Hundreds of Montreal taxi drivers got together on Sunday to discuss the state of their industry and how they can save themselves from possible extinction.
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Three separate taxi drivers’ unions have agreed to merge under one banner to confront any possible changes to their jobs.
Taxi drivers’ class-action lawsuit against Quebec government gets green light
Montreal taxi drivers skeptical about promise of compensation
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“In the whole battle against Uber, we believe our fractured representation worked against us,” said Kamal Sabbah of the RPTM.
“Certain actors, like politicians, were playing the different associations against each other. We are stronger when we are united and speaking with one voice.”
The Regroupement des travailleurs autonomes métallos (RTAM) has absorbed the Regroupement des propriétaires de taxi de Montréal (RPTM) and the Association haïtienne des travailleurs du taxi (AHHT).
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“It’s a major change in the taxi industry,” longtime taxi driver Danny Attalah told Global News.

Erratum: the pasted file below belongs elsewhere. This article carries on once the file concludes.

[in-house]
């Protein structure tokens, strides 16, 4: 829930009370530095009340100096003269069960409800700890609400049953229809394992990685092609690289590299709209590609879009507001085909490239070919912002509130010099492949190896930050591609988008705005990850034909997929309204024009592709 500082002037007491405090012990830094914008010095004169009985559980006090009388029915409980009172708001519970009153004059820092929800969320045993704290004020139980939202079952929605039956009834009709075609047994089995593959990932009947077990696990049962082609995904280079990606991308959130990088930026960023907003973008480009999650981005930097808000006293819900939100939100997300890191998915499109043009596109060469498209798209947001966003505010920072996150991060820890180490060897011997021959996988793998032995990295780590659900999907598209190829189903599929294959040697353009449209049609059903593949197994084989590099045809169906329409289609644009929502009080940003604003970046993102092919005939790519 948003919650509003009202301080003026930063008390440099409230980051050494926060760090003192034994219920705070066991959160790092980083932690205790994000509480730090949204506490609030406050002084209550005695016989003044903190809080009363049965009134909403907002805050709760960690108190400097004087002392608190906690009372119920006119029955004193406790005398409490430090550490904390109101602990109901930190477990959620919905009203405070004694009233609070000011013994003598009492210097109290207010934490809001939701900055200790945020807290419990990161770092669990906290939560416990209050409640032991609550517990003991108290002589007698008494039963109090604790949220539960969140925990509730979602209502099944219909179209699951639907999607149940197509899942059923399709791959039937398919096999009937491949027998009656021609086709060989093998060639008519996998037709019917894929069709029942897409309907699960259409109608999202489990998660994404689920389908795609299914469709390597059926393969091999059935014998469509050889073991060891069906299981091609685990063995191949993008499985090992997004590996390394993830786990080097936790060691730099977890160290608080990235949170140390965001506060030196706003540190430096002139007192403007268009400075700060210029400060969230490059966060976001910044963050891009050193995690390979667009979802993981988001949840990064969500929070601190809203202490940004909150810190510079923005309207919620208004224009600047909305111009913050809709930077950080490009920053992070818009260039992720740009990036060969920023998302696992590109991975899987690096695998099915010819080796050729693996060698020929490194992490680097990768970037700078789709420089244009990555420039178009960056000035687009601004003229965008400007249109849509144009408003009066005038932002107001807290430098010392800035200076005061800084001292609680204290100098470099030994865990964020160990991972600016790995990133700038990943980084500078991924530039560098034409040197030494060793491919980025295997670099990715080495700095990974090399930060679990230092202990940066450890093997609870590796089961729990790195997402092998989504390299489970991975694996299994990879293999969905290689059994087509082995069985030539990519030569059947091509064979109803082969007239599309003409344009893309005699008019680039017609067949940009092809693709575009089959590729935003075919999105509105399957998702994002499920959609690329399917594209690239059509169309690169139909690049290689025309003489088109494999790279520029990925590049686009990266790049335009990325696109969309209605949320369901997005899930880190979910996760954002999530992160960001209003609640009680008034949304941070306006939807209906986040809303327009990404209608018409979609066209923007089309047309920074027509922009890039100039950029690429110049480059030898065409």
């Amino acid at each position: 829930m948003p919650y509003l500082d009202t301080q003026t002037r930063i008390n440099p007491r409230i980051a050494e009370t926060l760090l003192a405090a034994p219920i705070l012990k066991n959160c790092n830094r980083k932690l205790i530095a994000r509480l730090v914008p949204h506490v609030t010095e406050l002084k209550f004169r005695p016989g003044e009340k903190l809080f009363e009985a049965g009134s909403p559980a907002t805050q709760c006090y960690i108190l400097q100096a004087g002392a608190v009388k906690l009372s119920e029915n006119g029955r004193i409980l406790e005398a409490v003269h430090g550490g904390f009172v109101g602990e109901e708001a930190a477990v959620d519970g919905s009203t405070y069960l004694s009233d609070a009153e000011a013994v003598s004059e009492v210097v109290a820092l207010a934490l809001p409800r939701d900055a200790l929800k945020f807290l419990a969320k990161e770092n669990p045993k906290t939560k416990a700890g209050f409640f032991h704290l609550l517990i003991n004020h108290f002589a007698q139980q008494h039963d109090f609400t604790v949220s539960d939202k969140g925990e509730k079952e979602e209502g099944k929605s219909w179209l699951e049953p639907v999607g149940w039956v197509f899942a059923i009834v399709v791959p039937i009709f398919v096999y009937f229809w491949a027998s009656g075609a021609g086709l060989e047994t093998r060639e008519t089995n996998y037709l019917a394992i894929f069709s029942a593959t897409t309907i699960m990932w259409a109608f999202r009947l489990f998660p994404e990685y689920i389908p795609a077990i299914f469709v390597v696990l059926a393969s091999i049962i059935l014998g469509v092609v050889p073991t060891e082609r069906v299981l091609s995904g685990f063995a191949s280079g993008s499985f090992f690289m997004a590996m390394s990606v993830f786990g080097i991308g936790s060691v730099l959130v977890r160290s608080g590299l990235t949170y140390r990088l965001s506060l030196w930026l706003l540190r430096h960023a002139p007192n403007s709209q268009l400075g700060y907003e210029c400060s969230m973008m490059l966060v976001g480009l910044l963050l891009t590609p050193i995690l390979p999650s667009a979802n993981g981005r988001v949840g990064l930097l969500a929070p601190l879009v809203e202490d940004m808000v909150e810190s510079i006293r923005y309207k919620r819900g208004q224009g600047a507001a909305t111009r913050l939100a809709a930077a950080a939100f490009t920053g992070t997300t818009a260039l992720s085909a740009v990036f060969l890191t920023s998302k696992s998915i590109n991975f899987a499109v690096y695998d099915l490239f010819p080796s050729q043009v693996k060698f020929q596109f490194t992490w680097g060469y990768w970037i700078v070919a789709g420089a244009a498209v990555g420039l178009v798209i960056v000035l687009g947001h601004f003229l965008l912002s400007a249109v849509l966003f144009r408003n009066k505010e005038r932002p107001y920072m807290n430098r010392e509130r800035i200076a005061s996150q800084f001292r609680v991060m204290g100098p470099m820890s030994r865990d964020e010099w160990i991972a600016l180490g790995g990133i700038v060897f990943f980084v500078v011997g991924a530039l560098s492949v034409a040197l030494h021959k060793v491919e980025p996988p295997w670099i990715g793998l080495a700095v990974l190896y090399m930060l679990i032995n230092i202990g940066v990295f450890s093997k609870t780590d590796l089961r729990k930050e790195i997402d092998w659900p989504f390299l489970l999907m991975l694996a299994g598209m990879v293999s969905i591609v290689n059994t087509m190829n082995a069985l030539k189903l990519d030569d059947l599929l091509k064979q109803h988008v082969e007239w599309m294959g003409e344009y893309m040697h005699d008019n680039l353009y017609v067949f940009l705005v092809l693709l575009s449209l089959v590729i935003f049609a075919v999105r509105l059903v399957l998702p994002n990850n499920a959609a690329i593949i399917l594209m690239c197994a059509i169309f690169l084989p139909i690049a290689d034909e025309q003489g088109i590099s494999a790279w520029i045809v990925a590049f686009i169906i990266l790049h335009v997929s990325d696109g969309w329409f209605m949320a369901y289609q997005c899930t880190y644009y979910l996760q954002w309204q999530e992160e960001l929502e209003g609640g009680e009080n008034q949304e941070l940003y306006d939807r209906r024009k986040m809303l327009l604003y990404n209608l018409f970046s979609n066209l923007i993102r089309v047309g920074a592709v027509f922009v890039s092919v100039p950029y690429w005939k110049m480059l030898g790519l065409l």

“It may be the end of the taxi as we know it so we’re trying to pull everyone together to face that.”
Quebec Transport Minister François Bonnardel had previously promised to reform the taxi business.
READ MORE: Montreal taxi drivers skeptical about promise of compensation
He has yet to explain what those changes could be, however he has mentioned ending the Uber pilot project, while implementing changes to modernize and create an impartial industry to promote innovation.
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Last October, a class-action lawsuit spearheaded by taxi drivers against the provincial government was given the go-ahead by Quebec Superior Court Judge Mark Peacock.
It could cost the province up to $1 billion over the loss of value of taxi permits, if the lawsuit is successful.
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Drivers believe amalgamating their associations will give them a more powerful voice in discussions with the transport minister.
They fear that if they don’t act now, the taxi permits that some bought for over $200,000 may soon be worthless.
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